I suspect these enterprises are what most of you know best about Simon Frith, and I'm certain they're what I know least. I find academic politics so mystifying that I don't fully understand how any sociology Ph.D., however overqualified, lands big jobs in English and music departments. But the evidence indicates that he was telling the truth in 2002, when asked him how he'd achieved what he'd achieved had and he answered "hard work and never saying no." And in 1996, eight years after he relocated to Glasgow and also eight years after our last extended face time, ensued Performing Rites, clearly his masterwork by the standards of the career he chose--and also the book of his I have the most trouble warming to.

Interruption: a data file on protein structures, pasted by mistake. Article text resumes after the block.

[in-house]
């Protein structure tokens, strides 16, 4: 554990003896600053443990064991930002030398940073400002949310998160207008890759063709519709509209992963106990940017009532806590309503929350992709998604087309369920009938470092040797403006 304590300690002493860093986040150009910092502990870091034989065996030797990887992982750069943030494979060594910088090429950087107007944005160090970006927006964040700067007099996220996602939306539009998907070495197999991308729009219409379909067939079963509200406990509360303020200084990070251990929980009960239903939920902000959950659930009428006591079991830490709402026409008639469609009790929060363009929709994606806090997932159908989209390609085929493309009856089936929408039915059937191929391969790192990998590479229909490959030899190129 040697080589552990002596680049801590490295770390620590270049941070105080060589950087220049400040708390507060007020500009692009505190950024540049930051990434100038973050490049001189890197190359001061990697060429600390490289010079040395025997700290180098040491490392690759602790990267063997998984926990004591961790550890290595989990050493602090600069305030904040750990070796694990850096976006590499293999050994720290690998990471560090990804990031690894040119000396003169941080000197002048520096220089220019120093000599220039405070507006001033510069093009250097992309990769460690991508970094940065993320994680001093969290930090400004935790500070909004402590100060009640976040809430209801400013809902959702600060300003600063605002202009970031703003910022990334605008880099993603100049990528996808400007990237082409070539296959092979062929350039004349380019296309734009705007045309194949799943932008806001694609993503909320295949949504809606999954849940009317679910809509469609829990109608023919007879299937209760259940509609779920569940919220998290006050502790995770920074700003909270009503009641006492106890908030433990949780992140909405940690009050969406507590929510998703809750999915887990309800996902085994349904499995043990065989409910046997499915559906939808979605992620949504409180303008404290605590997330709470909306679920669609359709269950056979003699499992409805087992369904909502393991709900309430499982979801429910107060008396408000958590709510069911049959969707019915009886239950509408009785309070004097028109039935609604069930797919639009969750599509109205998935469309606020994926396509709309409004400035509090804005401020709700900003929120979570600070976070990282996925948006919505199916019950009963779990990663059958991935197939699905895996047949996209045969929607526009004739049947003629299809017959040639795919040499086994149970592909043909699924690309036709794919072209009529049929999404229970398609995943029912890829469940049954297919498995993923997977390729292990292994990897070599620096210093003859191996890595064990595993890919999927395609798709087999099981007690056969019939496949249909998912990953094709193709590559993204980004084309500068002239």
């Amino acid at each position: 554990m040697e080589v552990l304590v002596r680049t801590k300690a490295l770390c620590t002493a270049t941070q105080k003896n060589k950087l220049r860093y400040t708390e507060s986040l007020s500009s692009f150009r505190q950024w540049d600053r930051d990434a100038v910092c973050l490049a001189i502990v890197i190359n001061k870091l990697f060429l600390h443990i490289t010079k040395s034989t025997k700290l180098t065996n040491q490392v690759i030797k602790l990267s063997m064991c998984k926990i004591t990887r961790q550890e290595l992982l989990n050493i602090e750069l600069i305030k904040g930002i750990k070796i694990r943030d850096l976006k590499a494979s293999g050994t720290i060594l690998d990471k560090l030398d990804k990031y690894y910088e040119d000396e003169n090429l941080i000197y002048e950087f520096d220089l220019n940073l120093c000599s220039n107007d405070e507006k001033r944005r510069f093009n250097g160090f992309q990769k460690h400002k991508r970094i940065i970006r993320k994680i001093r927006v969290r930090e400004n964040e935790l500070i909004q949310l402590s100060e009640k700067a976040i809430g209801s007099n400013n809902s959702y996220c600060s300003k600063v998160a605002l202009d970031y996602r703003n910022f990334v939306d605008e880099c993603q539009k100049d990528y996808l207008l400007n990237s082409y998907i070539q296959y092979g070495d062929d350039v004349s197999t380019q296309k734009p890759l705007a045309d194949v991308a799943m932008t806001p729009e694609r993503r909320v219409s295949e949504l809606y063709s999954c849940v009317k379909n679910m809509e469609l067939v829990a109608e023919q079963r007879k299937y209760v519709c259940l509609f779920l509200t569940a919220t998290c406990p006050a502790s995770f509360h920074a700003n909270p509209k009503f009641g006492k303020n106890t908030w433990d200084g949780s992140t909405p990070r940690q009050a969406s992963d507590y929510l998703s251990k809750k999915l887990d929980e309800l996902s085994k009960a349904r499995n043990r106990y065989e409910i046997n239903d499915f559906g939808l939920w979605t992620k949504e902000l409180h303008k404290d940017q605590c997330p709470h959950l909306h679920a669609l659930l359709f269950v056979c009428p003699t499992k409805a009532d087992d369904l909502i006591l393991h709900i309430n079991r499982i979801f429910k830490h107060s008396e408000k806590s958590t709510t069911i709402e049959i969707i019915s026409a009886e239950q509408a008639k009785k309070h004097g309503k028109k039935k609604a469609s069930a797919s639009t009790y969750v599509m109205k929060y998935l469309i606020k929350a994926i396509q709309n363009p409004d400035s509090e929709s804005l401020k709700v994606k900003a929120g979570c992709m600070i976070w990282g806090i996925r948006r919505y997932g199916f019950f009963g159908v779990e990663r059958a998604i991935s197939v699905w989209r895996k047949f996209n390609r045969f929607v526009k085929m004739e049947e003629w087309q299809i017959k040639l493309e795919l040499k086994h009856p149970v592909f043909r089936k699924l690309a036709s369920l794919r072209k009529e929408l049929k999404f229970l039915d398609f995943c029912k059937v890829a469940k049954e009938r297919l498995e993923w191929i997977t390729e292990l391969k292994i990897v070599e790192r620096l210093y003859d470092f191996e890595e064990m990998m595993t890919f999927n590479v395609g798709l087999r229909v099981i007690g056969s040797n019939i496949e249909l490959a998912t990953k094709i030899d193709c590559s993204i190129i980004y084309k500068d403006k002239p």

Fortunately, I enjoyed it better when I read it again so I could write this lecture, and better still when I went back to take notes. Much more than Sound Effects, Performing Rites is an academic book. Having made his decision for the university, Simon writes to the university--if not exclusively, for sure primarily. Hence the obligation he feels to address the postmodernism that was such a byword in the humanities departments of the mid '90s, and also to address theory--although there, except for one stealthy parenthetical where he gets Derrida in the neck, Simon cannily and discreetly sticks to Barthes and Bourdieu, both of whom I agree are essential to any book subtitled "On the Value of Popular Music." Hence, although I'd guess it also extends some belated respect to an upbringing I myself do not share, his extended attention to what I know I'm not supposed to call classical music so let's make it highbrow music, the 19th-century-rooted tradition still firmly ensconced in the academy. Hence the chapter on music and time, the second shortest in the book and the hardest for me to get through, and when I did understood it no better than I have any of the other disquistions on music and time through which I've labored as I pursued my muse. And hence too, in sum, an analysis in which sociological ways of thinking subsume those of cultural studies, literary theory, and highbrow musicology. In fact, maybe it even defeats them.